P.D. from New London County writes:
Dear Mister Condo,
I know you’re not a lawyer but I pose this question because officers of other condo associations may be exposed to this same problem. Our modest size condo association is required by our insurer to carry workman’s compensation insurance even though we do not have employees of any sort. The rate is low, of course. Our “staff” is all volunteer as you know they must be. I have been told that having this sort of sub-coverage covers us in case a subcontractor of a hired contractor happens to not have such coverage or may have allowed it to lapse – or any of the many possible variations of that theme. As do all condo associations, we hire outside people of several disciplines to perform general maintenance on our facilities.
Here’s the problem:
We recently received our annual audit questionnaire from our insurance company. This year they wanted copies of the 1099s that were turned in with our taxes for each contractor who had done work for us over the past year – and copies of their insurance certificates *showing their workman’s comp coverage*. BUT… we were warned by our insurance agent that if we submitted records of work performed by an independent sole proprietorship (i.e.: a guy who works by himself and does did not have workman’s compensation insurance because he has no employees of his own) then the insurance company would back-charge us the workman’s comp rate for that person in their job category.
Understand that we have had work done by contracting companies that do carry workman’s comp insurance, but they are not the issue. Over the course of the year there were some sole proprietors who did minor painting and odd jobs for us. We reported those that had earned 1099s (>$600) but we were sorely tempted to not to do so, because this seems entirely unfair both to us and to the small, single person contractors who, because of this back-charge, we feel we simply can’t hire in the future. In discussions with our agent there were implications that this is a “Catch 22” inadvertently imposed by Connecticut law. I have no idea if that is factual.
Are we being singled out for some sort of revenge or is this happening to all of us? Does it seem as perverse to you as it appears on the surface?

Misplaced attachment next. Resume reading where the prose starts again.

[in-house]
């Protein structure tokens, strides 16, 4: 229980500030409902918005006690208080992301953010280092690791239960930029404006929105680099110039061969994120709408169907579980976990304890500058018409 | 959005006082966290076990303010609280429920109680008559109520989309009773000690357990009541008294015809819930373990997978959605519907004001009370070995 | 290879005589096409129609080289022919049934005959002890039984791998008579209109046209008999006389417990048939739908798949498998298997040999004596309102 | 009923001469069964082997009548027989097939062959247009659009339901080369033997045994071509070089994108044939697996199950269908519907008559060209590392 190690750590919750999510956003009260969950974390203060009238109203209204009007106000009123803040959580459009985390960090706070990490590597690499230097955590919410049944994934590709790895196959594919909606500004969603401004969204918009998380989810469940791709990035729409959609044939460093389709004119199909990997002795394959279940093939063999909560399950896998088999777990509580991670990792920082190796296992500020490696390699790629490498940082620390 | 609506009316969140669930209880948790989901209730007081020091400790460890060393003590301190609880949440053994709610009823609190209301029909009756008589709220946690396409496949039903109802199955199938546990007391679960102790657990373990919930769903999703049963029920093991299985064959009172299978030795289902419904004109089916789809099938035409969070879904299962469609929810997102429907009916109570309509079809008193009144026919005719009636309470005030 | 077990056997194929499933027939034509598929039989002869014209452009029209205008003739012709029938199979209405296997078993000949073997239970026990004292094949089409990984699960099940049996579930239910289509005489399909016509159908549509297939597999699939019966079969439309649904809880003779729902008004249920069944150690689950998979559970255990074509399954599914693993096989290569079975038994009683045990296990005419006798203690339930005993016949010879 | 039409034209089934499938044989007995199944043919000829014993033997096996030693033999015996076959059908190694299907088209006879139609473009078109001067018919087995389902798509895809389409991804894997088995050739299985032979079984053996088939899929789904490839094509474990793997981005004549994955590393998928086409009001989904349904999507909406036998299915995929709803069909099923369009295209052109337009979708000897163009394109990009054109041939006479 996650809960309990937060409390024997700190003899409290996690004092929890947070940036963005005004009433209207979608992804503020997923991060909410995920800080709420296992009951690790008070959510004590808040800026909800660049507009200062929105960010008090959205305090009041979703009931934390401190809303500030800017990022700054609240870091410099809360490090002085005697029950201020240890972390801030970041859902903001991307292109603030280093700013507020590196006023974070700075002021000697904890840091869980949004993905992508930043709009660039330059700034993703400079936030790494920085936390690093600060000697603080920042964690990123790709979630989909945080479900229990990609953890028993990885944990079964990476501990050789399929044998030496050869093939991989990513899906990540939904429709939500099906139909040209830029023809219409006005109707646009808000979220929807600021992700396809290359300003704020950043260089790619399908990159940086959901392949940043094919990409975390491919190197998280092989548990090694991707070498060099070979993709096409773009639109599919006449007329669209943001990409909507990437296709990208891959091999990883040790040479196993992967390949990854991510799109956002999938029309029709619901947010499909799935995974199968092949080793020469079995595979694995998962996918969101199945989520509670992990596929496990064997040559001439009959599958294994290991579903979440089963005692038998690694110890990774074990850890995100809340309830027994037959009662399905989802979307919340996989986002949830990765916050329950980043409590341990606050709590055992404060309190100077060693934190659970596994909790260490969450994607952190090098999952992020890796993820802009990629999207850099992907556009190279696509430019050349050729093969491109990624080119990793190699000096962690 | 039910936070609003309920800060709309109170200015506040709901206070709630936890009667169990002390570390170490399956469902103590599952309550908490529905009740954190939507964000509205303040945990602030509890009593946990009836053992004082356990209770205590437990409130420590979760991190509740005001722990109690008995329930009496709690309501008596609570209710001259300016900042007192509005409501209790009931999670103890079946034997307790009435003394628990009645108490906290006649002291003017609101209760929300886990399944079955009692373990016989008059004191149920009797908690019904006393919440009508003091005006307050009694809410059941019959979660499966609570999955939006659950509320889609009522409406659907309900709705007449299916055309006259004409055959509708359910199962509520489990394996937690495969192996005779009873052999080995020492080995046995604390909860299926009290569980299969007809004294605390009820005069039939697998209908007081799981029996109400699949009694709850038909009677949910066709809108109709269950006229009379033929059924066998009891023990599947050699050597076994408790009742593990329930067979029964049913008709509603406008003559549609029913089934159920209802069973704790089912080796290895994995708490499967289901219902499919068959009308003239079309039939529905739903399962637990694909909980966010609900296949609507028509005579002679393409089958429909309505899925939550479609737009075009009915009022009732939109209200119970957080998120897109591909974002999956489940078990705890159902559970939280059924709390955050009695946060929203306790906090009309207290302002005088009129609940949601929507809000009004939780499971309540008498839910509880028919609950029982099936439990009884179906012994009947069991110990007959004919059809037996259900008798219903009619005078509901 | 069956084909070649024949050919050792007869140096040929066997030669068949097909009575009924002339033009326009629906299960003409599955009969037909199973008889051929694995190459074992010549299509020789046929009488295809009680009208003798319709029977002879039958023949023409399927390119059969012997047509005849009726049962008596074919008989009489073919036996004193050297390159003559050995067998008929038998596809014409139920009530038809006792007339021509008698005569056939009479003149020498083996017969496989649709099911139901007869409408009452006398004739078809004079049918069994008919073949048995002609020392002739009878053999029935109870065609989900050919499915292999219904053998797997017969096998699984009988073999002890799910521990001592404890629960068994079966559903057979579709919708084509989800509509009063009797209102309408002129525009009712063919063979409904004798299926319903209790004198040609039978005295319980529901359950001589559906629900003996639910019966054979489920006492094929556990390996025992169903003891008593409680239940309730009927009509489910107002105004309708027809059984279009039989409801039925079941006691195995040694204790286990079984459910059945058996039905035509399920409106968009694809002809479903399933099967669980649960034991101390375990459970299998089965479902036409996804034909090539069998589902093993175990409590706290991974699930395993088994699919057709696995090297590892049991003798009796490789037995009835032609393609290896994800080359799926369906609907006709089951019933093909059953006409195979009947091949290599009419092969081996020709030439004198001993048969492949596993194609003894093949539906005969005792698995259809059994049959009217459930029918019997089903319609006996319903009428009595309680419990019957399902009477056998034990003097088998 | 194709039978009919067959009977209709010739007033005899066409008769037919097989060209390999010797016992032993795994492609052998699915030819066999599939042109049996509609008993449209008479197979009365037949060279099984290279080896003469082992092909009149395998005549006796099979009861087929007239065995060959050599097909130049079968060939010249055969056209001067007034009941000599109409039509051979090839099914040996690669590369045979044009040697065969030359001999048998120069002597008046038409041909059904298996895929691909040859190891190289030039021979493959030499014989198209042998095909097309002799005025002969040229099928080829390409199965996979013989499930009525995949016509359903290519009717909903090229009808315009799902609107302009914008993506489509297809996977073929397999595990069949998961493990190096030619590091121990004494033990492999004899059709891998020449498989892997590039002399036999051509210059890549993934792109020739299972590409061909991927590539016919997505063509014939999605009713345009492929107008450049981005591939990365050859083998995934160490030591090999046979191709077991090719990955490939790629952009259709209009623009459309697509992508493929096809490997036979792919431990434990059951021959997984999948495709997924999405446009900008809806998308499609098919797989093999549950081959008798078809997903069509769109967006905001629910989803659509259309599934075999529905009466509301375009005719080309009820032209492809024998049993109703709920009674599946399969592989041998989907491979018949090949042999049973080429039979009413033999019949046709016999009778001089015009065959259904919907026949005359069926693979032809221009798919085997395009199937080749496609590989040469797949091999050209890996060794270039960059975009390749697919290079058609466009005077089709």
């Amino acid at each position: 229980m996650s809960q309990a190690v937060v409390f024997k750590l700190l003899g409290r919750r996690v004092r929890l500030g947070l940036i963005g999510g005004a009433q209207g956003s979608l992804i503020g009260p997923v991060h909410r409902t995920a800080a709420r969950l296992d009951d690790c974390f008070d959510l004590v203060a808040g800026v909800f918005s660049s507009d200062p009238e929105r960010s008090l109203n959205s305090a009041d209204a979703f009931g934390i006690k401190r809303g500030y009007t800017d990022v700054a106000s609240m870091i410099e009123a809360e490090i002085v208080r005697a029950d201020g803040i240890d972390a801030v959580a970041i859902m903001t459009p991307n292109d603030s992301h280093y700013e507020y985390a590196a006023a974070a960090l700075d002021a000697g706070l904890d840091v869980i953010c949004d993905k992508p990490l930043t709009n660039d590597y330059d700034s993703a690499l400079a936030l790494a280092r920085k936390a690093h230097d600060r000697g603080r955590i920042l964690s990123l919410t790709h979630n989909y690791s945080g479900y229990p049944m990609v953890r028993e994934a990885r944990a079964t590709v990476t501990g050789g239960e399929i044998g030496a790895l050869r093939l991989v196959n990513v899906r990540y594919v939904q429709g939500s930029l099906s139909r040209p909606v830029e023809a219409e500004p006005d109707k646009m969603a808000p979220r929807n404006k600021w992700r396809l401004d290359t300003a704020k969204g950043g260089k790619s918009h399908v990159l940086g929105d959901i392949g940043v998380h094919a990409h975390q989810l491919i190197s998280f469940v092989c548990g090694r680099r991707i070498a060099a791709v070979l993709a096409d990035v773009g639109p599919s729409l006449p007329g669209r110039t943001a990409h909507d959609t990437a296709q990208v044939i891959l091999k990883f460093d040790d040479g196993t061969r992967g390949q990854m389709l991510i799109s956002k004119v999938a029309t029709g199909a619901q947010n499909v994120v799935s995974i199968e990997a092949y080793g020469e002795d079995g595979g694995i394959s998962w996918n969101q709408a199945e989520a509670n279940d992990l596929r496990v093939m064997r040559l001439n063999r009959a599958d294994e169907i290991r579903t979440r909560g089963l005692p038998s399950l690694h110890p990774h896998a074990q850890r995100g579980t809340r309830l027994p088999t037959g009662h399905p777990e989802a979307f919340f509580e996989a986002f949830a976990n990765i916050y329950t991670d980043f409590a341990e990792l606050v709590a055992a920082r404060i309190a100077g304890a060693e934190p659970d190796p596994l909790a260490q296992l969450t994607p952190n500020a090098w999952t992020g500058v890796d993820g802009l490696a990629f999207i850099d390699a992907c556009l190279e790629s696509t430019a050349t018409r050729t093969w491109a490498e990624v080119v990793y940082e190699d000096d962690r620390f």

Mister Condo replies:
P.D., when it comes to state laws about any type of insurance, I am never surprised. The laws regarding insurance requirements for condominiums in our state have changed significantly in the past few years, most notably in 2010 when the Common Interest Ownership Act (better known as CIOA) was overhauled and many new requirements added. Since I have heard arguments for and against Worker’s Compensation insurance as it applies to Connecticut condominiums, I turned to an expert in the field for some clarification. I asked Rich Bouvier, Certified Insurance Counselor, and principal of Bouvier Insurance for his opinion on the matter. Here’s what Rich had to say:
“P.D., protecting associations like yours from possible liabilities is the job of the community association insurance professional. Part of that protection is making sure your association has coverage for all laborers that do work on behalf of the association. For the most part, associations require all workers that enter their property to have proper worker’s compensation coverage in place before they begin work and routinely require that a copy of the proof of coverage be placed on file. Requiring that your association carry a low-cost worker’s compensation policy as a matter of practice is fairly common from insurers. The reason is simple. If a worker is injured and brings a suit against the association, the worker’s compensation policy kicks in to provide liability coverage. Without this policy in place, the association could find itself open to liability. Since the premium for such coverage is fairly inexpensive, it just makes sense for the association to purchase the protection.
The insurance company audit is an entirely different situation altogether. To make sure the proper coverage is being provided, insurance companies routinely audit associations that they insure. This is for the association’s protection as well as for the edification of the insurance provider. The insurer is looking to see that the association hasn’t left itself vulnerable to liabilities. From what you have described in your question, it would appear the audit is finding potential liability in the form of contractors who do not carry worker’s compensation insurance on themselves. Have you asked what might happen if such a contractor were to get injured while working on your property? If a lawsuit resulted from the injury and there was no insurance in place to protect the association it could prove quite costly. The insurer is looking to protect the association from an uninsured or underinsured scenario. It really is in the best interest of the association to have the proper coverage at all times. Worker’s Compensation claims could easily run into the tens and hundreds of thousands of dollars. It is better to be covered, in my opinion”.
That sounds like good advice to me, P.D.. All the best!